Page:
Arts & Culture

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THEATER REVIEW: “Sons Of The Prophet”

Chekhov put it this way: “Happiness does not await us all. One needn’t be a prophet to say that there will be more grief and pain than serenity and money. That is why we must hang on to one another.”

Playwright Stephen Karam opens “Sons Of The Prophet” with a shocking car crash that will send a Lebanese-American man to the hospital. He will die a few weeks later of a heart attack, which may or may not have been precipitated by the crash. The crash was caused by a teenager’s prank: He had placed a dummy deer in the road, and the driver swerved to avoid it.

"Penis Talk Show" and "Vagina Talk Show" are coming to Long Beach

(Editor's note: "The Penis Talk Show" will be staged at 8:15 pm Feb. 7 and "The Vagina Talk Show" at the same time on March 7 at The LGBTQ Center of Long Beach. The show contains nudity, and nobody under the age of 18 will be admitted. For more information or to buy tickets costing $20, click HERE.)

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THEATER REVIEW: “Plays By Young Writers”

Bumps along the friendship road, immigration issues, finding a long-lost father, a fairy godmother with an urgent problem are some of the situations you’ll find in this 30th edition of “Plays By Young Writers,” onstage through Feb. 1 at The Old Globe’s Sheryl and Harvey White Theatre. But connection (preferably human) is the overarching theme.

Sponsored by the Playwrights Project, eight plays were selected from 581 submissions for either a staged reading or a full production. Students were mentored by professionals and all plays directed by professionals in the field.

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THEATER REVIEW: “One Flew Over The Cuckoo’s Nest”

Here’s a rule of life: Bucking the system will always get you in trouble. And here’s the corollary: The system will always exact revenge.

Case in point: the patients of Nurse Ratched (Carla Nell), a psychiatric nurse with a need for order. She maintain this through manipulation, humiliation and threats to her patients. The main threat is the “shock shop,” where patients labeled intractable are lobotomized – all in the name of “helping” them.

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THEATER REVIEW: “Tribute”

I once had a boyfriend who described himself as “a public utility,” his function in life to make others feel better. People, especially women, loved being around him.

Fifty-something Scottie (Robert May) is a bit like that. Scottie has spent a lifetime ignoring the momentous in favor of the frivolous and fun. He uses his fireplace as a book rack. And has a rubber chicken hanging by its feet as a clue to the level of his jokes.

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THEATER REVIEW: “The Lion in Winter”

The characters are great soap opera fodder: Henry II of England, named king by birth, has lasted in the job by wile and brute force. (“There is no other way to be a king, alive and 50 all at once,” he notes.)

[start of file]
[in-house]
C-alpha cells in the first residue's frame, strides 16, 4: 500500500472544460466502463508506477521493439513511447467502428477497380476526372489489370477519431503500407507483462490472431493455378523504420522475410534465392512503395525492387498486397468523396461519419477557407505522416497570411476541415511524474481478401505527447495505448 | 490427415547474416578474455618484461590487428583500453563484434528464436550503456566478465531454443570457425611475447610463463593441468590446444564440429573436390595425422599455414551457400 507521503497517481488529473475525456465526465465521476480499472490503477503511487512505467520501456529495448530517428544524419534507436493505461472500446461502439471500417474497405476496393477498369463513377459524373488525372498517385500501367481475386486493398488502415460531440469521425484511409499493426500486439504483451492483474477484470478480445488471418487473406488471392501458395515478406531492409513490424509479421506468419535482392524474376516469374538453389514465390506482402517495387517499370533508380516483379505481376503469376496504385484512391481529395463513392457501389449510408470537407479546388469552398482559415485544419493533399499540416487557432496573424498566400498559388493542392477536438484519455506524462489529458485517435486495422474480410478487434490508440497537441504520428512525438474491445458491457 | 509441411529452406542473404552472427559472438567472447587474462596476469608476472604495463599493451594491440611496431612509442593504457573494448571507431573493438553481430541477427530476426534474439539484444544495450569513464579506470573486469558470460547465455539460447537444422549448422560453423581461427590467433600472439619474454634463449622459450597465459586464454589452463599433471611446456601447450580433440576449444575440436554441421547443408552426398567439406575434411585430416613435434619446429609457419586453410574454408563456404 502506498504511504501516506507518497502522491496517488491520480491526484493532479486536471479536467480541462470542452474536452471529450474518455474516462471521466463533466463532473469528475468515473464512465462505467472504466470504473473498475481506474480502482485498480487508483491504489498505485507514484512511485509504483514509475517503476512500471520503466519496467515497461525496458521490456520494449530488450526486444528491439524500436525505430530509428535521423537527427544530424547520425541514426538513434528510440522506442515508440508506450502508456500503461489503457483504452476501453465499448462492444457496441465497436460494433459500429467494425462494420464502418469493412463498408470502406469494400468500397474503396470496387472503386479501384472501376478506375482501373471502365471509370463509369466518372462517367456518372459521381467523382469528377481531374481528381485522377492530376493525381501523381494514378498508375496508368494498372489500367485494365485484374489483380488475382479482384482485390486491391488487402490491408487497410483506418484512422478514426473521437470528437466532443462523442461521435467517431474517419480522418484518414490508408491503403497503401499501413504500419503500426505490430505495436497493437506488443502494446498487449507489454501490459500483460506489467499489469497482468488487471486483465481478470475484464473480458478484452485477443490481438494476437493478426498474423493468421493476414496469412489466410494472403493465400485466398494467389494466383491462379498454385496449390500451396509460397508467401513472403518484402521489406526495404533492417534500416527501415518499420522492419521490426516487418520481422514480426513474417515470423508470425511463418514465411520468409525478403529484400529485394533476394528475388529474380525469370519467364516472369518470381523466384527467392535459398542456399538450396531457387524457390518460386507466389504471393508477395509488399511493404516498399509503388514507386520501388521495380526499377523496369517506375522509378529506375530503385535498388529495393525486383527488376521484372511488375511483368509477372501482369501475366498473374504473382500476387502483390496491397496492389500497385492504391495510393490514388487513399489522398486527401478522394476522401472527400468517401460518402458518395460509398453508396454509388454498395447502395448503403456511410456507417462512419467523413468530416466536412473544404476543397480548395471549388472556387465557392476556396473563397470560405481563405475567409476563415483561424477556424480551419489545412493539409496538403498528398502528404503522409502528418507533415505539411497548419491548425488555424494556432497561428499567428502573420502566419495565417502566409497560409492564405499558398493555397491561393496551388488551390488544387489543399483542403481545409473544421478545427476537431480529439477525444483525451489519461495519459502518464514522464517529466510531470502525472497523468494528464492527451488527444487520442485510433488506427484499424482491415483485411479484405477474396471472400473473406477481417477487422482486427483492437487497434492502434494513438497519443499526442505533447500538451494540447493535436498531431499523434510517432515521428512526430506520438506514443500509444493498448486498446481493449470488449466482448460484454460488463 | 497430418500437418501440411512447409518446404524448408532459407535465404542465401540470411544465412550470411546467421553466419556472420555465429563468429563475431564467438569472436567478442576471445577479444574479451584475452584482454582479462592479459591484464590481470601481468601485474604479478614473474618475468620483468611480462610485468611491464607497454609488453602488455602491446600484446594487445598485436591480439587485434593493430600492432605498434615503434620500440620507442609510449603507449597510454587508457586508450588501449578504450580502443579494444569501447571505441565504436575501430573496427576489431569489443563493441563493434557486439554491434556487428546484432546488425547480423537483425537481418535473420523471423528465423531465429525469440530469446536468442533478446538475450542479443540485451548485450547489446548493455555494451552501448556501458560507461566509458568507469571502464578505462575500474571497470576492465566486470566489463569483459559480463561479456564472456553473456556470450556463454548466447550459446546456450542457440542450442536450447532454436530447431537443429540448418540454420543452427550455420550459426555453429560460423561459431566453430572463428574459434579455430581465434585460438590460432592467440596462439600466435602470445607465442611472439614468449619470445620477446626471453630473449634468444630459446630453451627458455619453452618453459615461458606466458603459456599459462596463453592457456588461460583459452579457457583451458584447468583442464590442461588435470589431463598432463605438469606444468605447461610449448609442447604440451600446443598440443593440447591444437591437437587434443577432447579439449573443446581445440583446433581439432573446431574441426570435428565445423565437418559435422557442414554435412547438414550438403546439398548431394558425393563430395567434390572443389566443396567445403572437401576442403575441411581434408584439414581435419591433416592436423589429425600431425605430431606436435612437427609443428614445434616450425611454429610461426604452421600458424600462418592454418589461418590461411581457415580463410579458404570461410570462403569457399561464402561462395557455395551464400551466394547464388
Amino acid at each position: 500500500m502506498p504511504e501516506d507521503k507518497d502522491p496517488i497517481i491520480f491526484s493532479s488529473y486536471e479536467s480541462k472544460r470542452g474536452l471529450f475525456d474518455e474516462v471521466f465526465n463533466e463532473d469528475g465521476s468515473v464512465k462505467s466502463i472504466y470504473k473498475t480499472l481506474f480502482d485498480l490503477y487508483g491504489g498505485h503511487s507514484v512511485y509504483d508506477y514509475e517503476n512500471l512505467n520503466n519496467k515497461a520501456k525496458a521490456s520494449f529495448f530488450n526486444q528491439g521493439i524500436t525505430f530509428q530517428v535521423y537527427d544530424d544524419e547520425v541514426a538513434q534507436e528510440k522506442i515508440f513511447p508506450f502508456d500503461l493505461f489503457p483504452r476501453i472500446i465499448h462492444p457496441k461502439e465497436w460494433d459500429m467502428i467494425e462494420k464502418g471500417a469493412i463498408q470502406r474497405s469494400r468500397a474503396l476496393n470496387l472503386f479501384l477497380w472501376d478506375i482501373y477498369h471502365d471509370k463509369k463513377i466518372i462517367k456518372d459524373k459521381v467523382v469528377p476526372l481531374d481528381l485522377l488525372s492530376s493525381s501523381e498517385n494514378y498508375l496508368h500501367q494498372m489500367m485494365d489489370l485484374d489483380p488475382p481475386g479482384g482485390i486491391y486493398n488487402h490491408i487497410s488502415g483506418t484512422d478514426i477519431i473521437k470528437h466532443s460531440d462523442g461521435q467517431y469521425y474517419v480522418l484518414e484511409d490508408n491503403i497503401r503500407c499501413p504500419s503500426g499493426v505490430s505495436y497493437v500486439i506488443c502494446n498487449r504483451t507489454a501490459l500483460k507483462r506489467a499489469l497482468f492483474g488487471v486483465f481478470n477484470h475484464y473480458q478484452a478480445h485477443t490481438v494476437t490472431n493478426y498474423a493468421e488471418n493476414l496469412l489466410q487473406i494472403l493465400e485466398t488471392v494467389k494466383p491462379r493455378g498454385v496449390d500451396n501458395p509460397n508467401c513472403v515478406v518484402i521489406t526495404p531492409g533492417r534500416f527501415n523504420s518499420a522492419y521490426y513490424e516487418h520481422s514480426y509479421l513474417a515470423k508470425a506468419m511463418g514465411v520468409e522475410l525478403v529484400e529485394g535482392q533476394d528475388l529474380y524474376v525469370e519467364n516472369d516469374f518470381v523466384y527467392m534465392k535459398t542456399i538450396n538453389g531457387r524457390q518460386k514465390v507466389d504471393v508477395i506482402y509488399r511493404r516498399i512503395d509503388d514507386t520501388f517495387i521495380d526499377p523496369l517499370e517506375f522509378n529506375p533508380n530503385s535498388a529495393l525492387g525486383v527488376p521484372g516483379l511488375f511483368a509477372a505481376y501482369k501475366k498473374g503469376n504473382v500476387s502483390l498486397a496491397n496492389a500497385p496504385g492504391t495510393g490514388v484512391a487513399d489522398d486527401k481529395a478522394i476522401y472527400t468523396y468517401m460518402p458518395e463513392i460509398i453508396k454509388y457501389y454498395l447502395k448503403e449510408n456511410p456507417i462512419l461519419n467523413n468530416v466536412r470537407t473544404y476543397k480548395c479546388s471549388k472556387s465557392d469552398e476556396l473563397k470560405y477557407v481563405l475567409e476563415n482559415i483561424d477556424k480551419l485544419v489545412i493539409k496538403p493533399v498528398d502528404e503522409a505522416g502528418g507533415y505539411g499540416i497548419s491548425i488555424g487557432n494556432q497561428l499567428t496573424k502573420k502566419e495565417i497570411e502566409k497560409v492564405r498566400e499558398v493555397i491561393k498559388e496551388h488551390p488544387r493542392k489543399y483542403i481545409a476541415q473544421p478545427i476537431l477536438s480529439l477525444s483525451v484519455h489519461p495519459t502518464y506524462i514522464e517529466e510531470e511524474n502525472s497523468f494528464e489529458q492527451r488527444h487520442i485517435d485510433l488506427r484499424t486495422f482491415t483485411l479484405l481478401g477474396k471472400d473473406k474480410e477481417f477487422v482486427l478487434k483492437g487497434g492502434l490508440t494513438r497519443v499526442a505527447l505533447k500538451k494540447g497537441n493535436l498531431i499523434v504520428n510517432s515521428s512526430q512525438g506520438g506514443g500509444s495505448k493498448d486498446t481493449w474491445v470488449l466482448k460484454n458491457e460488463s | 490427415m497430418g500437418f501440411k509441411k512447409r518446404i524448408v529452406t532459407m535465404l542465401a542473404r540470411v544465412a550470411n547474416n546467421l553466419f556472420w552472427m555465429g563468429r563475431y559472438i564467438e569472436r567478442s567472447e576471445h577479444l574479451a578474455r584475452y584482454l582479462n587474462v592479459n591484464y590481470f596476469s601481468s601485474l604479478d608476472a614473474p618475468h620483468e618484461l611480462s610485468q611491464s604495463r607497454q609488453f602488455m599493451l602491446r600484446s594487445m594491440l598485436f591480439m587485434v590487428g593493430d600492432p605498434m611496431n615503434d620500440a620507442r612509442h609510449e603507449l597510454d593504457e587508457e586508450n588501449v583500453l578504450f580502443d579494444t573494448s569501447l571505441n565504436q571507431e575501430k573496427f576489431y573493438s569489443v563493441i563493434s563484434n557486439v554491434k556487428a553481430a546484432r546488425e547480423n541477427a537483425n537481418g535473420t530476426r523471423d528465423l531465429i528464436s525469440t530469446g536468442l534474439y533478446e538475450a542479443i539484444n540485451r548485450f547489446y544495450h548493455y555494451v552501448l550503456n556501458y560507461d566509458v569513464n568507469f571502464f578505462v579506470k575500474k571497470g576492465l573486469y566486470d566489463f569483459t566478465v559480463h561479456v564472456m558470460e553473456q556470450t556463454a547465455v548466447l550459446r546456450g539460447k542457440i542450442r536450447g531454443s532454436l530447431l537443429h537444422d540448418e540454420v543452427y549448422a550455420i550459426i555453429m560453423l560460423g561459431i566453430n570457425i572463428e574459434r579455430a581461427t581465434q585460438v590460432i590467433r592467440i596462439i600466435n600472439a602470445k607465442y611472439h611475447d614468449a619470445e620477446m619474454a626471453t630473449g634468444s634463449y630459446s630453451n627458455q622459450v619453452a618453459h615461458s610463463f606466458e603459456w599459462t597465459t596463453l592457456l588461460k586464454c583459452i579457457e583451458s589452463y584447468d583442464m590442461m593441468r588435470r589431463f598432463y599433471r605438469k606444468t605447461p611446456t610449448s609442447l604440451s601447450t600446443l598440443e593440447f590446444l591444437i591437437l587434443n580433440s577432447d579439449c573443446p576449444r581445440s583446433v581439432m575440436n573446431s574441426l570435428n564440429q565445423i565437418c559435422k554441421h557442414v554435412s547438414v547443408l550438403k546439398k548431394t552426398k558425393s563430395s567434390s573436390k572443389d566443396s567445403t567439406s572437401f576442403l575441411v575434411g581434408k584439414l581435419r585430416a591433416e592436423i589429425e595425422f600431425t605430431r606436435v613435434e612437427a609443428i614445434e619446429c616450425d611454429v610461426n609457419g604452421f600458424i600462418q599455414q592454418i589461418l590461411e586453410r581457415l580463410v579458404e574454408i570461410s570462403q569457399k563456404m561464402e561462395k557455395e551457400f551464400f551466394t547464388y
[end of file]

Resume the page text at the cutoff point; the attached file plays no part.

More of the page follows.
Now in his waning years (they waned a lot earlier in the Middle Ages), Henry (Jason Heil) considers his life and his legacy. He has Eleanor (Dagmar Krause Fields), a wife ten years his senior (who came with property Henry wanted, the Aquitaine region of France, but aside from that Henry has little interest in her).

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THEATER REVIEW: “Gunmetal Blues: The Musical”

Take a laconic gumshoe in a trench coat, put him in a dingy bar with a piano player, bring in a dazzling blonde (or two or three) and a murder victim and watch what happens.

It’s a formula that’s worked for eons of detective novels and films noirs, and now it works again in another format. The San Diego premiere of “Gunmetal Blues: The Musical” has been extended through Feb. 15 at North Coast Repertory Theatre, directed by Andrew Barnicle.

GLAAD announces 2015 Media Awards nominees

LOS ANGELES, California -- SDGLN media partner GLAAD has announced the nominees for its 2015 Media Awards, taking place Saturday, March 21 in Los Angeles, and Saturday, May 9 in New York City.

Awards will be given out in 39 categories, including Outstanding Film - Wide Release; Outstanding Drama Series; Outstanding Comic Book; and 10 Spanish language categories.

Well-known nominees include:

* "The Imitation Game," "Pride" and "Tammy" for Outstanding Film - Wide Release

* "Degrassi," "The Fosters" and "Game of Thrones" for Outstanding Drama Series

FilmOut San Diego presents David Lynch's "Blue Velvet"

SAN DIEGO, California -- FilmOut San Diego and Mance Creative will co-present writer/director David Lynch's "Blue Velvet" mystery thriller at 7 pm tonight, Jan. 21, at the Hillcrest Landmark Cinema.

The following movie description was provided by FilmOut San Diego:

"Blue Velvet" is a 1986 American mystery thriller written and directed by David Lynch. The movie exhibits elements of both film noir and surrealism. The film stars Kyle MacLachlan, Isabella Rossellini, Dennis Hopper and Laura Dern.

GLAAD's What To Watch This Week

Grab the remote, set your DVR or queue up your streaming service of choice! GLAAD is bringing you the highlights in LGBT on TV this week. Check back every Monday for up-to-date coverage in LGBT-inclusive programming on TV.

The second season of Black Sails kicks off on Starz with Eleanor facing a new threat, Max confronting Bonny, and Flint and Silver standing before the crew for judgement as Vane revels in his new power on the island. Black Sails: Saturday, 9pm on Starz.